Album Review: K.Michelle’s ‘Rebellious Soul’

k-michelle-rebellious-soulK.Michelle has managed to completely turn around her career by becoming one of the breakout stars of VH1 reality show, Love & Hip-Hop Atlanta. The confrontational singer has not only scored another major label deal, she has already moved up to the east coast to join the cast of Love & Hip-Hop New York, a much-needed boost for the show which was significantly less popular than its southern counterpart. On August 13th, K. Michelle released her debut studio album Rebellious Soul via Warner Bros. Records.

The first single, “My Life,” features MMG rapper Meek Mill, who happens to be the only guest on K.Michelle’s album. K.Michelle breaks down her struggles and her joy over escaping a life which could have pulled her under. Her journey has not been an easy one, and her music documents her emotional travels with a glimmer of light at the end of the tunnel. Known for running the streets of Philly, Meek Mill was a perfect fit. “My Life” sets the general tone for the album as she sings, “Cause all my life I’ve been struggling and stressin’/ That’s why I come up in this b*tch with aggression/ Where I’m from n*ggas die every day/ Bet you ain’t seen a n*gga die right in ya face”.

Such stark imagery.  There is no shortage of this throughout Rebellious Soul. The album could be labeled as an entire album of female anthems. There is beauty in the struggle, and K.Michelle’s blend of brawn and beauty translates as a well-articulated monologue. “Damn” is one of the standout tracks of the album. It tells the familiar tale of loving someone who really isn’t worthy and about how hard it is to walk away, a story many of us know all too well: “It would be nice to love you/ But I got too much to do/ Everyday I’m thinkin’ of you/ I’m supposed to be bulletproof…”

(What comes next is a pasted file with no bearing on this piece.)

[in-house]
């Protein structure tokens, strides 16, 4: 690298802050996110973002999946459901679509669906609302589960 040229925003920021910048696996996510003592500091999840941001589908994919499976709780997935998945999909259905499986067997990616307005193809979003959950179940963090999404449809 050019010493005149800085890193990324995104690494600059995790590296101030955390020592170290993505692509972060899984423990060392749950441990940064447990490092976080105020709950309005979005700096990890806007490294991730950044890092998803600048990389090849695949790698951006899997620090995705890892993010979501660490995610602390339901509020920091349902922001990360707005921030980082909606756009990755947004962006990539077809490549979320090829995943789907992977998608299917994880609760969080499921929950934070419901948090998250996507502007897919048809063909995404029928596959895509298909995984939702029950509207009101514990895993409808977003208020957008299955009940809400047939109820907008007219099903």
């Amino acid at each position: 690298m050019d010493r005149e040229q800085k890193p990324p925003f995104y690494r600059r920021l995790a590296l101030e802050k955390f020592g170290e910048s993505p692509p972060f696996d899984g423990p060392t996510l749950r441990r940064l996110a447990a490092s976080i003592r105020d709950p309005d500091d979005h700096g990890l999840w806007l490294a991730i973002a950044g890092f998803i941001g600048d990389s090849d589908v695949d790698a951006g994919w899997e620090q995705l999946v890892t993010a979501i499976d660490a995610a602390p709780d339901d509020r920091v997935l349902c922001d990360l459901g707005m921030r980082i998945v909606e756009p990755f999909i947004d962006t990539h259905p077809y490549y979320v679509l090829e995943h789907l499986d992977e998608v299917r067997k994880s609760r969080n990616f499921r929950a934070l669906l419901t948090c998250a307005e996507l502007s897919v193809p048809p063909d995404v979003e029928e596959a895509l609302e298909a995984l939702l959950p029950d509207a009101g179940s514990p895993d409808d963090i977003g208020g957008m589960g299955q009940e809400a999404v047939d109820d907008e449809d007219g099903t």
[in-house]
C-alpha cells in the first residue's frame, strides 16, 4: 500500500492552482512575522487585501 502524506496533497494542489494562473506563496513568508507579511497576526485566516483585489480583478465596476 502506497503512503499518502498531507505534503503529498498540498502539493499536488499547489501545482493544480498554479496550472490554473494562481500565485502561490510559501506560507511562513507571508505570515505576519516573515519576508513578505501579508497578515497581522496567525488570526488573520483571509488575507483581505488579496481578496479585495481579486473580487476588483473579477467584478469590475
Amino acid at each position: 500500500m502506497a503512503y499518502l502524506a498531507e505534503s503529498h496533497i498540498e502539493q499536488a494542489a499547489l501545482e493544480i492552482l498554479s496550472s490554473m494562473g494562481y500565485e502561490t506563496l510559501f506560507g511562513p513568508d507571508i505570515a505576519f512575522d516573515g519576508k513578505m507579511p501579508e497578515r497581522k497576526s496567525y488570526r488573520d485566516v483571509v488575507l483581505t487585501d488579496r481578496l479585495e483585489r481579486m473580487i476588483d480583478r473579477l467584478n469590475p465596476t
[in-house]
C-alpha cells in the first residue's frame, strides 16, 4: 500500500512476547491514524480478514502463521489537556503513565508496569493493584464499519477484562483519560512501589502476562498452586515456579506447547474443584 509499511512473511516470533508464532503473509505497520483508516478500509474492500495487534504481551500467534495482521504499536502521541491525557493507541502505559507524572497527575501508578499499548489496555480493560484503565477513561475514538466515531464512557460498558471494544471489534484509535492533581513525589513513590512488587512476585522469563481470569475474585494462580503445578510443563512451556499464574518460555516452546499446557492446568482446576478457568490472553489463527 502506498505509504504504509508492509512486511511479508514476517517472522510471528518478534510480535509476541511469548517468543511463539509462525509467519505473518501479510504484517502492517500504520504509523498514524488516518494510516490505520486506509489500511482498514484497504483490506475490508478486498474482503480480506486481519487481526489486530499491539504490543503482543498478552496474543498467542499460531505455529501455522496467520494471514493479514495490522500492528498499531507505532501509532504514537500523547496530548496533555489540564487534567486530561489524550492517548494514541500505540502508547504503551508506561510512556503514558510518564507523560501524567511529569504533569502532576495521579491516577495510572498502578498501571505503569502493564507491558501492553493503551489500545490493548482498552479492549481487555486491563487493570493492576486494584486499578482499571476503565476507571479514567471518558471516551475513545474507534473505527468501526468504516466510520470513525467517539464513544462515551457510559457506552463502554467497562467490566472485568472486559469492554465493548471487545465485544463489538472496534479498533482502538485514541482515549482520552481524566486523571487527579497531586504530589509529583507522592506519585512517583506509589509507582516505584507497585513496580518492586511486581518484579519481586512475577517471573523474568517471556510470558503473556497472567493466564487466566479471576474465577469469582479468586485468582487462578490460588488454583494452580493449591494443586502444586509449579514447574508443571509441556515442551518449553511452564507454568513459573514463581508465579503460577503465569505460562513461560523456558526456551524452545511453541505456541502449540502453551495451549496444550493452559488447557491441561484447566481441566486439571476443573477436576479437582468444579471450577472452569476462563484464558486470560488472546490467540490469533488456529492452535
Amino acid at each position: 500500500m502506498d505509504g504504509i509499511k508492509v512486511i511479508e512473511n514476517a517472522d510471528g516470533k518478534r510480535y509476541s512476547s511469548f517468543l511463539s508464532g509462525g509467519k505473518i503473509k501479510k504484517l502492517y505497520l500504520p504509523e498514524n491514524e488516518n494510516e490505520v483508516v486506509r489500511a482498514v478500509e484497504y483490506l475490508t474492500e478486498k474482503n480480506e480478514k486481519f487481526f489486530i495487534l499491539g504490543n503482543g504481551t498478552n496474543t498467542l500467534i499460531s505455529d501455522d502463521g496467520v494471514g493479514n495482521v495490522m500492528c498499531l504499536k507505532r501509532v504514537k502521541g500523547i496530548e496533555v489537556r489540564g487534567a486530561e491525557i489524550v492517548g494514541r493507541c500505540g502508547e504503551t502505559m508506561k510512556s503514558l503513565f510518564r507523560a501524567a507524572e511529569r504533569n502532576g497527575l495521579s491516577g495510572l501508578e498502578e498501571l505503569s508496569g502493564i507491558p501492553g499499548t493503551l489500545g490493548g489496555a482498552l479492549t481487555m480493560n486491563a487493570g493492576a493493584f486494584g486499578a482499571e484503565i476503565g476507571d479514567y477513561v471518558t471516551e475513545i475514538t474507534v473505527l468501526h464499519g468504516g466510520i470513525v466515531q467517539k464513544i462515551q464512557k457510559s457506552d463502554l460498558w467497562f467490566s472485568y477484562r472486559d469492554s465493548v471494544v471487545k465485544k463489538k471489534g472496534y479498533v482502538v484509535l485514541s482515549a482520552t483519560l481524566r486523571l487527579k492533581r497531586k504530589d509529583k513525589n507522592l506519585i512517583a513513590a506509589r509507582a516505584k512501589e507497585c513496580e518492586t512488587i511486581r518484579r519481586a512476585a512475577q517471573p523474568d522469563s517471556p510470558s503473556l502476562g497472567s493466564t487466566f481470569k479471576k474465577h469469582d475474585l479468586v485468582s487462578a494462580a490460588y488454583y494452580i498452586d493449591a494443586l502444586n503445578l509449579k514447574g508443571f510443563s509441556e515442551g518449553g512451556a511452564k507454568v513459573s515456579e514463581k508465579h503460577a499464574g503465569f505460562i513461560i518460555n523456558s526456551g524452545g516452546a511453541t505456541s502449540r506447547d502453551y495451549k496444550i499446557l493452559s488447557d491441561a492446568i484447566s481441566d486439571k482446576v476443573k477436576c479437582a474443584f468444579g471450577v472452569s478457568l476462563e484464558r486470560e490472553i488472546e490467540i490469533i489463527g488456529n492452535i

“I Don’t Like Me”is possibly the rawest offering on Rebellious Soul. K.Michelle spills out all of her insecurities over the delicate piano backdrop. It’s K.Michelle at her best. It’s beautiful to see some vulnerability from the woman who never appears to run out of steam. “I Don’t Like Me” is refreshingly human.

Not all the tracks are as melancholy. Songs such as “Pay My Bills” and “Hate On Her” exhibit the fierier, notoriously aggressive K.Michelle we are used to hearing. “Pay My Bills” is most definitely the raunchiest track on the album, as K.Michelle compares her sexual prowess to paying bills. “V.S.O.P” features a sample from Debra Laws’ 1981 single “Very Special” (which you may recognize from J.Lo’s single “All My Love”).  With the slow jam-inspired beat (produced by Pop & Oak), K.Michelle breaks down her plans to treat her beau to a romantic night in. *Cue the scented candles*

The title Rebellious Soul is extremely fitting. Not known for mincing her words, K.Michelle goes straight for the jugular. There is no holding back on this album. But that’s one of the qualities her fans as well as her harshest critics most love about her: She will go there. She will go beyond the place where many of us have drawn the line. It makes for entertaining listening.

Overall Rebellious Soul is a great effort from K.Michelle if you are already a K.Michelle fan. You can expect to be serenaded with tales of heartbreak, sexual encounters for grown folks and mantras of female empowerment. The production is complimentary to both K.Michelle’s heavy vocals and candid lyrical content. She does not drown in the instrumentals. The beats are relatively simple without ever crossing over into vanilla territory. Every detail on this album has been carefully constructed so as to allow K.Michelle to shine her brightest.  The mere fact that she only has one feature speaks volumes, confident that her music will stand firm on its own without the need for any flashy extras. It should be noted that K.Michelle co-wrote every track on the album. The lyrics are not particularly complex and do not go over your head, making the songstress tremendously relatable and endearing. For those with delicate ears, tread carefully. There is a fair amount of cursing on Rebellious Soul. Family album it is not. However, it is an honest, unguarded offering from the R&B singer. If you can handle your music smooth with a sharp, biting edge, then Rebellious Soul should be right up your alley.

Ayara Pommells

Ayara Pommells is Owner of UK website Rawroots.com and a music writer for Soultrain.com, SOHH.com and Earmilk.com. Follow on Twitter @YahYahNah.



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